Twice as Much's debut album was an odd exercise in twee pop-Baroque production, very typical of producer Andrew Oldham's ornate, sometimes over-the-top grandiosity. The LP was evenly divided between group originals and covers of hits by the Beatles, the Rolling Stones, and the Small Faces. There was also the Spector-Goffin-King composition "Is This What I Get for Loving You Baby?" and "I Have a Love," both of which, coincidentally or not, were done in the mid-'60s by another one-time Oldham client, Marianne Faithfull. The originals, interestingly, were better, though hardly great. David Skinner and Andrew Rose were pleasant, though unexceptional, harmony singers, and played out their introverted, somewhat sad pop/ballads against orchestral production with heavy debts to the mid-'60s Beach Boys and California sunshine pop. "Life Is But Nothing" would be covered to good effect by Del Shannon on another Oldham production, and "Why Can't They All Go and Leave Me Alone?," in which the introversion slides into solipsism, is a notable obscure exercise in crashing, epic symphonic pop/rock. The covers do the originals no favors, emasculating classics like "Help" and "Sha La La La La Lee" into fey pop ballads suitable for upper-class parlors. Incidentally, there's a true all-star supporting cast on this record. The session musicians include guitarists Jimmy Page, John McLaughlin, Joe Moretti, and Big Jim Sullivan; drummer Andy White; keyboardists Nicky Hopkins and Art Greenslade (the latter of whom did the arrangements), and engineer Glyn Johns.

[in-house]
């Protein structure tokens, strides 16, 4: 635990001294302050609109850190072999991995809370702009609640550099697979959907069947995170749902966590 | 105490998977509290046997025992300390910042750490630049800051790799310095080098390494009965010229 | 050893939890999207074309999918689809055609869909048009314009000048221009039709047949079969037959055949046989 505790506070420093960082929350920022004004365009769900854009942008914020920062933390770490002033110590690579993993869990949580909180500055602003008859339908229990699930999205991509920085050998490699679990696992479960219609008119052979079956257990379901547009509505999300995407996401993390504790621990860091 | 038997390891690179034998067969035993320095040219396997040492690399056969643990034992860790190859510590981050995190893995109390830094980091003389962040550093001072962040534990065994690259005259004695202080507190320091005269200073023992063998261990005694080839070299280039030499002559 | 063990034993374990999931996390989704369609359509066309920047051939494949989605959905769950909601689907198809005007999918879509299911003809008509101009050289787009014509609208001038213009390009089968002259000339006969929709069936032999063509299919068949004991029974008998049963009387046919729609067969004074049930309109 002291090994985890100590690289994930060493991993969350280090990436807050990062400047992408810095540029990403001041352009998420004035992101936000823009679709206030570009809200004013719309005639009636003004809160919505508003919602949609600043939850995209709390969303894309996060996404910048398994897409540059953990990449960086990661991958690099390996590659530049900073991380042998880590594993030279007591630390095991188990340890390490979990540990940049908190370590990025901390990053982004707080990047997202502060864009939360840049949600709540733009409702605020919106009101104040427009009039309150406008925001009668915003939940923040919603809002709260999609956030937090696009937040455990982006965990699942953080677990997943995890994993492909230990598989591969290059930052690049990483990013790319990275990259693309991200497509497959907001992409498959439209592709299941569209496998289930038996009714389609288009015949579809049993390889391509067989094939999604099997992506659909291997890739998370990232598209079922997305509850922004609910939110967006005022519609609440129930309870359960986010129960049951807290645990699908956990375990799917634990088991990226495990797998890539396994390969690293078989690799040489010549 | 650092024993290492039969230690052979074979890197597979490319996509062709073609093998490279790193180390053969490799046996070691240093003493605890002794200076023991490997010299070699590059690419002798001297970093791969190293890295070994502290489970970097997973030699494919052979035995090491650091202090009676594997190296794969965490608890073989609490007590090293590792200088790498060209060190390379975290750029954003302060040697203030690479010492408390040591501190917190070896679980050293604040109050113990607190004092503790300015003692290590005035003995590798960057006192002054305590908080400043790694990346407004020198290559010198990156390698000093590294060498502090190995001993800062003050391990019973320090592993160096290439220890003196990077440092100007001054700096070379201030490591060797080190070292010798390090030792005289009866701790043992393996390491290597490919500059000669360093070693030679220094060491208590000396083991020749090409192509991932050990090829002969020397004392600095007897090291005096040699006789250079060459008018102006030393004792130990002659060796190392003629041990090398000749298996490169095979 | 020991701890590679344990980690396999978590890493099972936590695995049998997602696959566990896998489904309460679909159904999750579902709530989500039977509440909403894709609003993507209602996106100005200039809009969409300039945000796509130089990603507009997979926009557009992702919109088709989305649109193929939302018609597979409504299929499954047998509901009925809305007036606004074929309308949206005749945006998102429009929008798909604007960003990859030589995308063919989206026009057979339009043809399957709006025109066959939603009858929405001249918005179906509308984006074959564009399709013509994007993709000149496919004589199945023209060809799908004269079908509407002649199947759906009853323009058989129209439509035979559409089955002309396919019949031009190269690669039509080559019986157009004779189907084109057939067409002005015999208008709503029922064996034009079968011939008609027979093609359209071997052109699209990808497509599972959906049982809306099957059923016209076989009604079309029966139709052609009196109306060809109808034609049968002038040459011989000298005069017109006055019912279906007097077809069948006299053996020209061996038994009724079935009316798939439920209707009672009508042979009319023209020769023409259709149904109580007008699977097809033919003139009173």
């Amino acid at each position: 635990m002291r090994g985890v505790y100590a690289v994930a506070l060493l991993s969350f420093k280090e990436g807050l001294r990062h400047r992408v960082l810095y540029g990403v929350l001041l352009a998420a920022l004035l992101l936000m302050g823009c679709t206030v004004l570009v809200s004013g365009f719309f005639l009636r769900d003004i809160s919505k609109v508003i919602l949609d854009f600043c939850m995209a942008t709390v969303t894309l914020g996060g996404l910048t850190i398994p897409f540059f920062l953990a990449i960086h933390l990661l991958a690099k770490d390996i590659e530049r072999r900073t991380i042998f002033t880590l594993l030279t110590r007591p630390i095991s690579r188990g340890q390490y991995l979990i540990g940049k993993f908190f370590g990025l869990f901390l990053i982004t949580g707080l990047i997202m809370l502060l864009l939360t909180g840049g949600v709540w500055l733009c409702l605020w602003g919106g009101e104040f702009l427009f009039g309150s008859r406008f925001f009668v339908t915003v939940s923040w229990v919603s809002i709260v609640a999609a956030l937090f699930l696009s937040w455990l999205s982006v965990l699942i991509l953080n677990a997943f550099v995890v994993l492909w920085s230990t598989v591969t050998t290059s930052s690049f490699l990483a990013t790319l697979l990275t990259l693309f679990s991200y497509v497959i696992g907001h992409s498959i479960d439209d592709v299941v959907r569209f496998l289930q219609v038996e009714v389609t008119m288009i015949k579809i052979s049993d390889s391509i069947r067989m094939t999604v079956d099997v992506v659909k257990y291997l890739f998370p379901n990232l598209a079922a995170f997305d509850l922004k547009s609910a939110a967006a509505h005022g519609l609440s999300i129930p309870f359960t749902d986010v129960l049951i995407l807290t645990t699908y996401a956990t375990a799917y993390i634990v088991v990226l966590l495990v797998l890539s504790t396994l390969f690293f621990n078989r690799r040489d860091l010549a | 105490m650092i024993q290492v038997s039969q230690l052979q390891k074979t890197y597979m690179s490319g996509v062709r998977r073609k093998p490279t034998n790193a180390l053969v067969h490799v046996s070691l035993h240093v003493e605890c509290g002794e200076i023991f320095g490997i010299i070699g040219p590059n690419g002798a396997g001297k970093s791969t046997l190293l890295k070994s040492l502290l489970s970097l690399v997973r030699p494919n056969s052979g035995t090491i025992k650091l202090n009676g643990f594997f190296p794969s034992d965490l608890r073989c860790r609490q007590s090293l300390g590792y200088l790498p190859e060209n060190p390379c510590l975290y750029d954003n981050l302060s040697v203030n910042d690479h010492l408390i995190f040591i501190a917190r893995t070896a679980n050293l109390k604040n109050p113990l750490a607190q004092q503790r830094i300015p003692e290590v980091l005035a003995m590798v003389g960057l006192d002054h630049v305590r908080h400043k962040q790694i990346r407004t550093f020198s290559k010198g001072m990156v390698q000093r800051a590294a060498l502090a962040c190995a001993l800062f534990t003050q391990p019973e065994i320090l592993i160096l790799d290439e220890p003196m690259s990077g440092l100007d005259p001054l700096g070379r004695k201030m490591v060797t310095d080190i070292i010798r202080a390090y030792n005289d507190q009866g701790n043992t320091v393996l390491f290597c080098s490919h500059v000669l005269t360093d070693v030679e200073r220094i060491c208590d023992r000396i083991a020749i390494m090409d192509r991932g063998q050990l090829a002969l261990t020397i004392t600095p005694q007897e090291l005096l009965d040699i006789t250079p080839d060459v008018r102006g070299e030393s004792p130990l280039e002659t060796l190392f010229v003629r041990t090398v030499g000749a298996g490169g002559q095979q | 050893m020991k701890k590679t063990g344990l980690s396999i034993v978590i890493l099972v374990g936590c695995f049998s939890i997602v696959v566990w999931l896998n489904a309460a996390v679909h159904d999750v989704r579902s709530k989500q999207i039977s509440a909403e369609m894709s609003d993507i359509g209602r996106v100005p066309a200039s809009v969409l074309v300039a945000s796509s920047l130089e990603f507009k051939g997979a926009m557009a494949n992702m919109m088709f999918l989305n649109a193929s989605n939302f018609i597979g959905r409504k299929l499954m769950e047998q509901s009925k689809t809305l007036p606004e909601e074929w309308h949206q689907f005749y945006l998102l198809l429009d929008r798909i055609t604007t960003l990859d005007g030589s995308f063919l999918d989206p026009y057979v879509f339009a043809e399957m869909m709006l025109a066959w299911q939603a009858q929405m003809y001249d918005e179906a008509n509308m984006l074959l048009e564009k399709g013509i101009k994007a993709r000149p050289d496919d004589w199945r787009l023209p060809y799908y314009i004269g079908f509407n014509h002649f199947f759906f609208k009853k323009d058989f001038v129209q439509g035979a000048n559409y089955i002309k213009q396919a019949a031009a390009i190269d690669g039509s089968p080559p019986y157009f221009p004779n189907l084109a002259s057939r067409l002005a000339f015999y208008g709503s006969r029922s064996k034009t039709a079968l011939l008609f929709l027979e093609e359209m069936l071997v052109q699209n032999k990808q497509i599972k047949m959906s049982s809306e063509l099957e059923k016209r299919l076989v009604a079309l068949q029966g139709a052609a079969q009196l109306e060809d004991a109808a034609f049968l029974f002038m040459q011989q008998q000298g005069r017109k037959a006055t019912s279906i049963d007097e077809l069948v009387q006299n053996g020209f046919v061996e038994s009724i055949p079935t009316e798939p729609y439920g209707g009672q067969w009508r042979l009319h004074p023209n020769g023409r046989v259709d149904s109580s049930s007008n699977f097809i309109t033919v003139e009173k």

Twice as Much never got much more than a couple of dismissive comparisons to Simon & Garfunkel (to whom there's admittedly a slight vocal resemblance, although the U.K. duo's brand of lush psych-pop owes little to the New Yorkers' folk-rock roots) and a footnote in pop history for covering a Rolling Stones song on their first Immediate single ("Sitting on a Fence," the country-tinged opener here). This is a shame, because the vocal blend of Dave Skinner and Andrew Rose is simply gorgeous, and they were a dab hand as songwriters as well. Nothing on That's All is up to the level of "Night Time Girl," the album track from the debut, Own Up, that's among the loveliest songs of the entire psych-pop era, but this album is much more consistent than the patchy debut. Soft and gentle, along the lines of Chad and Jeremy's Of Cabbages and Kings, or perhaps Curt Boettcher's work, the album includes gems like a pair of Steve Marriott and Ronnie Lane rarities, "Hey Girl" and the trippy "Green Circles," a dreamy take on the Dionne Warwick classic "You'll Never Get to Heaven," and an inspired medley of the ghostly original "Life Is But Nothing," with an oddly resigned version of Bobby Freeman's "Do You Wanna Dance." That's All is second-string work to be sure, but it's certainly of interest to all sunshine pop and lite-psych fans. [allmusic]